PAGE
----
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Sport is no stranger to counterfeiting and its associated problems, and showpiece events such as the Super Bowl are particularly vulnerable. Stuart Fuller of NetNames examines some of the current trends.
In September 2015, the European Union Intellectual Property Office (then called the Office for Harmonization in the Internal Market) published its report into the impact of counterfeit sporting goods in the EU. The report not only looked at the widespread availability of fake goods, but also the economic impact that the sale of counterfeit goods has on the economies of member states. The findings were staggering—more than €500 million ($561 million) lost in revenues and up to 2,800 jobs lost within the sector through the indirect effects of consumers buying counterfeit goods.
However, the report covers only part of the story. Sports brands and organisations have to fight against not only the supply of and demand for counterfeit goods, but also ticket fraud, digital piracy and reputational damage. Protecting its intellectual property is now one of the biggest concerns that a sports organisation faces.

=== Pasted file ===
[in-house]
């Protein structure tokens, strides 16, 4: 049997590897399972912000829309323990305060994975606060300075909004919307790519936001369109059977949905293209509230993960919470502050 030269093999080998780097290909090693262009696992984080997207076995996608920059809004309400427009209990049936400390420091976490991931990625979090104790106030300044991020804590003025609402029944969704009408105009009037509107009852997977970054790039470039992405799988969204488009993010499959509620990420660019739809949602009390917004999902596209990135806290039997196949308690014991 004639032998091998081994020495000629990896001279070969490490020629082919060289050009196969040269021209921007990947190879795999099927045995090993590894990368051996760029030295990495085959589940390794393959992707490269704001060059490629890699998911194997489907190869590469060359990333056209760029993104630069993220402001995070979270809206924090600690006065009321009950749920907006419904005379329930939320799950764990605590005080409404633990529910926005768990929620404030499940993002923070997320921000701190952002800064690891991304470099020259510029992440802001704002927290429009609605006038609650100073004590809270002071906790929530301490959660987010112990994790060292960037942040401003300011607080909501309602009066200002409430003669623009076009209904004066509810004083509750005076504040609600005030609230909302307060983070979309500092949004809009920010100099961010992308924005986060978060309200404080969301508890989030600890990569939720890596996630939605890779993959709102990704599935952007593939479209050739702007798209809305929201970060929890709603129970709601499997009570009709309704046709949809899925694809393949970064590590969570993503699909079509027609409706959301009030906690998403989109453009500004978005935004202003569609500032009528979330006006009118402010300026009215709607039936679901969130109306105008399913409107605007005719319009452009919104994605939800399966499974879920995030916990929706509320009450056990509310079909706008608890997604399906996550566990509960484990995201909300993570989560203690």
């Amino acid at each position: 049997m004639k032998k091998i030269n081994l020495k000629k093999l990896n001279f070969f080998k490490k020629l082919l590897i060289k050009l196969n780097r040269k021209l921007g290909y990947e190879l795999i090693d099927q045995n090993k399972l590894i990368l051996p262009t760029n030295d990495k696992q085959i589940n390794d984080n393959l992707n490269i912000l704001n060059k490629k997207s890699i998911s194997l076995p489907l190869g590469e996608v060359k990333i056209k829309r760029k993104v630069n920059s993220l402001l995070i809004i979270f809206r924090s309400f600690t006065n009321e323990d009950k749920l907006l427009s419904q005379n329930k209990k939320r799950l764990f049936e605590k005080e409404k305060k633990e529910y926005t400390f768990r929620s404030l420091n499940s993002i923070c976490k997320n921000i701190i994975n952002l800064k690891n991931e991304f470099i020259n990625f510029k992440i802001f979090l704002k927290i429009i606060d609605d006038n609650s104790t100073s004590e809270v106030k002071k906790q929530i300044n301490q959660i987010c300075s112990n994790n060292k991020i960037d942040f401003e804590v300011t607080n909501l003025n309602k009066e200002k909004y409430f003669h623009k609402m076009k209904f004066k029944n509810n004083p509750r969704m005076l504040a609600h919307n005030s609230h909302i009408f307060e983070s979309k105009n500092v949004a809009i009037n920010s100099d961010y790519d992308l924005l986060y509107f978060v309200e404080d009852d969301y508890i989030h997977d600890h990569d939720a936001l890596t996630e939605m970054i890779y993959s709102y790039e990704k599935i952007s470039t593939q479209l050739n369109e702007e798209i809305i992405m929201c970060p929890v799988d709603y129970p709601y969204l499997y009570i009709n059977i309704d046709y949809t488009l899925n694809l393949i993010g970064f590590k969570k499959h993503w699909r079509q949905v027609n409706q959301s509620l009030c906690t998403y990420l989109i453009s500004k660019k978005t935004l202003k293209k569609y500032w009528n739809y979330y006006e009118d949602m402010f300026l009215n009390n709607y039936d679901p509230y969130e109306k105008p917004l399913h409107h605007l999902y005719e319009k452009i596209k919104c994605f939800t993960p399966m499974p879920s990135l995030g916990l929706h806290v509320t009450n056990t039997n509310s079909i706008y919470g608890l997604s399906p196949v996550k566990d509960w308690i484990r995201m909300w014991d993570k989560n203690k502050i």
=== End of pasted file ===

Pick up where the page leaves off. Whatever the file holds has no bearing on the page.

While the majority of infringements take place in the online environment, the number of offline issues also continues to rise. In 2012, the major professional sports leagues in the US lost an estimated $13 billion to sales of counterfeit merchandise and apparel, with the National Football League (NFL) hit hardest, with more than $3 billion worth of infringements.
Counterfeiting is the cornerstone of the risks that organisations face when they become successful and move into the world of e-commerce—imitation may be the sincerest form of flattery but it is also IP abuse.